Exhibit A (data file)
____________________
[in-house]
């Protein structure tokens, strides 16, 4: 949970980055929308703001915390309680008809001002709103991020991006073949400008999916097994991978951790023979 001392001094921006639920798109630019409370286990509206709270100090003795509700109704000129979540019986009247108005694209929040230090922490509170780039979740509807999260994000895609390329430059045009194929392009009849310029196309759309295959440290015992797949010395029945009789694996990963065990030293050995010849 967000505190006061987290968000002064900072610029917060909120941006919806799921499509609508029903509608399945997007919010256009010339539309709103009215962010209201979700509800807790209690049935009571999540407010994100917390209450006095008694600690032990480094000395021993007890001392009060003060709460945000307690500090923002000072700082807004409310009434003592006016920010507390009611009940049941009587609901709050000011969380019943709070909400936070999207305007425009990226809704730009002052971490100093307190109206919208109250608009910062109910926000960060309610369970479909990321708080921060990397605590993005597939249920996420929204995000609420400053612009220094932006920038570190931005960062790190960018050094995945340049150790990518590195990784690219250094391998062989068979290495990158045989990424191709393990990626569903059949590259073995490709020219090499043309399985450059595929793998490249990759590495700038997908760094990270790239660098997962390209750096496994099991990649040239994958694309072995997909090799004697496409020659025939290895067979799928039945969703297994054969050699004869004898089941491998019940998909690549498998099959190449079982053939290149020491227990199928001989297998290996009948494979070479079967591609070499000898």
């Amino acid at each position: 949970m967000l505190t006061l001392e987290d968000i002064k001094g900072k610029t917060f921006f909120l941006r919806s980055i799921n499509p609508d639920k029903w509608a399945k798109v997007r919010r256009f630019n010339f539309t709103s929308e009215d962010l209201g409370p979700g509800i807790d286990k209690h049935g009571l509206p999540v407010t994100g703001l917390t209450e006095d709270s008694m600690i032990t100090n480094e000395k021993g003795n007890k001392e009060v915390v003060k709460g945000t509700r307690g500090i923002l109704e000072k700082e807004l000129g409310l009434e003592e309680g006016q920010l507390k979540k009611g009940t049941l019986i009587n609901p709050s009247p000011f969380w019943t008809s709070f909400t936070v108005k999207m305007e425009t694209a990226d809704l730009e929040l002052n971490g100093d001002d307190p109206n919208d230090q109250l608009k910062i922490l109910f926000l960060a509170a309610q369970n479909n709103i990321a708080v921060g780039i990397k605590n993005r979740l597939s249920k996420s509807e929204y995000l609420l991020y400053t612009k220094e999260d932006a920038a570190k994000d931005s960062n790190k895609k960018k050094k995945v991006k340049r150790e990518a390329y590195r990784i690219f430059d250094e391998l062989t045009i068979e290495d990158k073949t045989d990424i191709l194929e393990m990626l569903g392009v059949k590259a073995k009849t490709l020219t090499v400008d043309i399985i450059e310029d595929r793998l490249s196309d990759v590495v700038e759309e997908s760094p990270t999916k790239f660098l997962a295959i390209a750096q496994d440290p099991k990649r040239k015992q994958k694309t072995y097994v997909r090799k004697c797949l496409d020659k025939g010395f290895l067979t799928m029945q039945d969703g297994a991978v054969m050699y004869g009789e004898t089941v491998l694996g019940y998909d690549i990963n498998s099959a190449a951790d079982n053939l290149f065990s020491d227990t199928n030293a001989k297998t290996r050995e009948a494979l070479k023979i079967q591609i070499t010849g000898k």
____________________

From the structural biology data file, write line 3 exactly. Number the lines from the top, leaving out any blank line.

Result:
């Amino acid at each position: 949970m967000l505190t006061l001392e987290d968000i002064k001094g900072k610029t917060f921006f909120l941006r919806s980055i799921n499509p609508d639920k029903w509608a399945k798109v997007r919010r256009f630019n010339f539309t709103s929308e009215d962010l209201g409370p979700g509800i807790d286990k209690h049935g009571l509206p999540v407010t994100g703001l917390t209450e006095d709270s008694m600690i032990t100090n480094e000395k021993g003795n007890k001392e009060v915390v003060k709460g945000t509700r307690g500090i923002l109704e000072k700082e807004l000129g409310l009434e003592e309680g006016q920010l507390k979540k009611g009940t049941l019986i009587n609901p709050s009247p000011f969380w019943t008809s709070f909400t936070v108005k999207m305007e425009t694209a990226d809704l730009e929040l002052n971490g100093d001002d307190p109206n919208d230090q109250l608009k910062i922490l109910f926000l960060a509170a309610q369970n479909n709103i990321a708080v921060g780039i990397k605590n993005r979740l597939s249920k996420s509807e929204y995000l609420l991020y400053t612009k220094e999260d932006a920038a570190k994000d931005s960062n790190k895609k960018k050094k995945v991006k340049r150790e990518a390329y590195r990784i690219f430059d250094e391998l062989t045009i068979e290495d990158k073949t045989d990424i191709l194929e393990m990626l569903g392009v059949k590259a073995k009849t490709l020219t090499v400008d043309i399985i450059e310029d595929r793998l490249s196309d990759v590495v700038e759309e997908s760094p990270t999916k790239f660098l997962a295959i390209a750096q496994d440290p099991k990649r040239k015992q994958k694309t072995y097994v997909r090799k004697c797949l496409d020659k025939g010395f290895l067979t799928m029945q039945d969703g297994a991978v054969m050699y004869g009789e004898t089941v491998l694996g019940y998909d690549i990963n498998s099959a190449a951790d079982n053939l290149f065990s020491d227990t199928n030293a001989k297998t290996r050995e009948a494979l070479k023979i079967q591609i070499t010849g000898k």